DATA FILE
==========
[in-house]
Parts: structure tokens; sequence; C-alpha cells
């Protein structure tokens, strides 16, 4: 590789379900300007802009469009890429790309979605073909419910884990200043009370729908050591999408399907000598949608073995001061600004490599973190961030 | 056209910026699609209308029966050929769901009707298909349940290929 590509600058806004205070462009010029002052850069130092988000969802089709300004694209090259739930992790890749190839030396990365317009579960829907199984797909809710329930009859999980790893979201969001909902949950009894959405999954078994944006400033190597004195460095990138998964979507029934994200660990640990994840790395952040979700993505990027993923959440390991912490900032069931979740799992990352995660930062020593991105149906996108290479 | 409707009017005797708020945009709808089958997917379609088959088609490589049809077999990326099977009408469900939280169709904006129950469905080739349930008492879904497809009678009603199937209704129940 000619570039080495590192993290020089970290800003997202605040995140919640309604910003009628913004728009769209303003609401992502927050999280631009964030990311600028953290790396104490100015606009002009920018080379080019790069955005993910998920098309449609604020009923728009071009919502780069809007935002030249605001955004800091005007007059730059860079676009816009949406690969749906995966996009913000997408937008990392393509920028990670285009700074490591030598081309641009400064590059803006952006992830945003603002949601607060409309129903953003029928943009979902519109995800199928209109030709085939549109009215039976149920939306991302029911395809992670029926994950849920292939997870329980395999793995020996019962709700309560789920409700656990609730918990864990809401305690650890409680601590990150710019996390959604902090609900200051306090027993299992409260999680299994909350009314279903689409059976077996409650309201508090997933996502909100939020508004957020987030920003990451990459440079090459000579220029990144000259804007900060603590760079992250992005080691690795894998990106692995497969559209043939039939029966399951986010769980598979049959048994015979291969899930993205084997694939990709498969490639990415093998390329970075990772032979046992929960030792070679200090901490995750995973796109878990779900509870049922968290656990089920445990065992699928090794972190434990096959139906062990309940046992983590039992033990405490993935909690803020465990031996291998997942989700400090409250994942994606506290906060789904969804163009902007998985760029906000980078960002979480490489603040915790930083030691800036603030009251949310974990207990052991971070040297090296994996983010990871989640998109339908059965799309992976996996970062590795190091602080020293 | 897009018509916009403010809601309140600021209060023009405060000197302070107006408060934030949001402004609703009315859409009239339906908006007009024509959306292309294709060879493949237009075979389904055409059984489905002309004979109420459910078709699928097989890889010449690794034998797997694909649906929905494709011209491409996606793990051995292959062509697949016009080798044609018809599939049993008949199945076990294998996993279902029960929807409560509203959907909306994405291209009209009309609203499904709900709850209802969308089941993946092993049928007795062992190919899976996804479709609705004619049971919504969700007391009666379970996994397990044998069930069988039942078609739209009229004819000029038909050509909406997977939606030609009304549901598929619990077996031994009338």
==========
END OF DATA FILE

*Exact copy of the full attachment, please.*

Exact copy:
[in-house]
Parts: structure tokens; sequence; C-alpha cells
């Protein structure tokens, strides 16, 4: 590789379900300007802009469009890429790309979605073909419910884990200043009370729908050591999408399907000598949608073995001061600004490599973190961030 | 056209910026699609209308029966050929769901009707298909349940290929 590509600058806004205070462009010029002052850069130092988000969802089709300004694209090259739930992790890749190839030396990365317009579960829907199984797909809710329930009859999980790893979201969001909902949950009894959405999954078994944006400033190597004195460095990138998964979507029934994200660990640990994840790395952040979700993505990027993923959440390991912490900032069931979740799992990352995660930062020593991105149906996108290479 | 409707009017005797708020945009709808089958997917379609088959088609490589049809077999990326099977009408469900939280169709904006129950469905080739349930008492879904497809009678009603199937209704129940 000619570039080495590192993290020089970290800003997202605040995140919640309604910003009628913004728009769209303003609401992502927050999280631009964030990311600028953290790396104490100015606009002009920018080379080019790069955005993910998920098309449609604020009923728009071009919502780069809007935002030249605001955004800091005007007059730059860079676009816009949406690969749906995966996009913000997408937008990392393509920028990670285009700074490591030598081309641009400064590059803006952006992830945003603002949601607060409309129903953003029928943009979902519109995800199928209109030709085939549109009215039976149920939306991302029911395809992670029926994950849920292939997870329980395999793995020996019962709700309560789920409700656990609730918990864990809401305690650890409680601590990150710019996390959604902090609900200051306090027993299992409260999680299994909350009314279903689409059976077996409650309201508090997933996502909100939020508004957020987030920003990451990459440079090459000579220029990144000259804007900060603590760079992250992005080691690795894998990106692995497969559209043939039939029966399951986010769980598979049959048994015979291969899930993205084997694939990709498969490639990415093998390329970075990772032979046992929960030792070679200090901490995750995973796109878990779900509870049922968290656990089920445990065992699928090794972190434990096959139906062990309940046992983590039992033990405490993935909690803020465990031996291998997942989700400090409250994942994606506290906060789904969804163009902007998985760029906000980078960002979480490489603040915790930083030691800036603030009251949310974990207990052991971070040297090296994996983010990871989640998109339908059965799309992976996996970062590795190091602080020293 | 897009018509916009403010809601309140600021209060023009405060000197302070107006408060934030949001402004609703009315859409009239339906908006007009024509959306292309294709060879493949237009075979389904055409059984489905002309004979109420459910078709699928097989890889010449690794034998797997694909649906929905494709011209491409996606793990051995292959062509697949016009080798044609018809599939049993008949199945076990294998996993279902029960929807409560509203959907909306994405291209009209009309609203499904709900709850209802969308089941993946092993049928007795062992190919899976996804479709609705004619049971919504969700007391009666379970996994397990044998069930069988039942078609739209009229004819000029038909050509909406997977939606030609009304549901598929619990077996031994009338």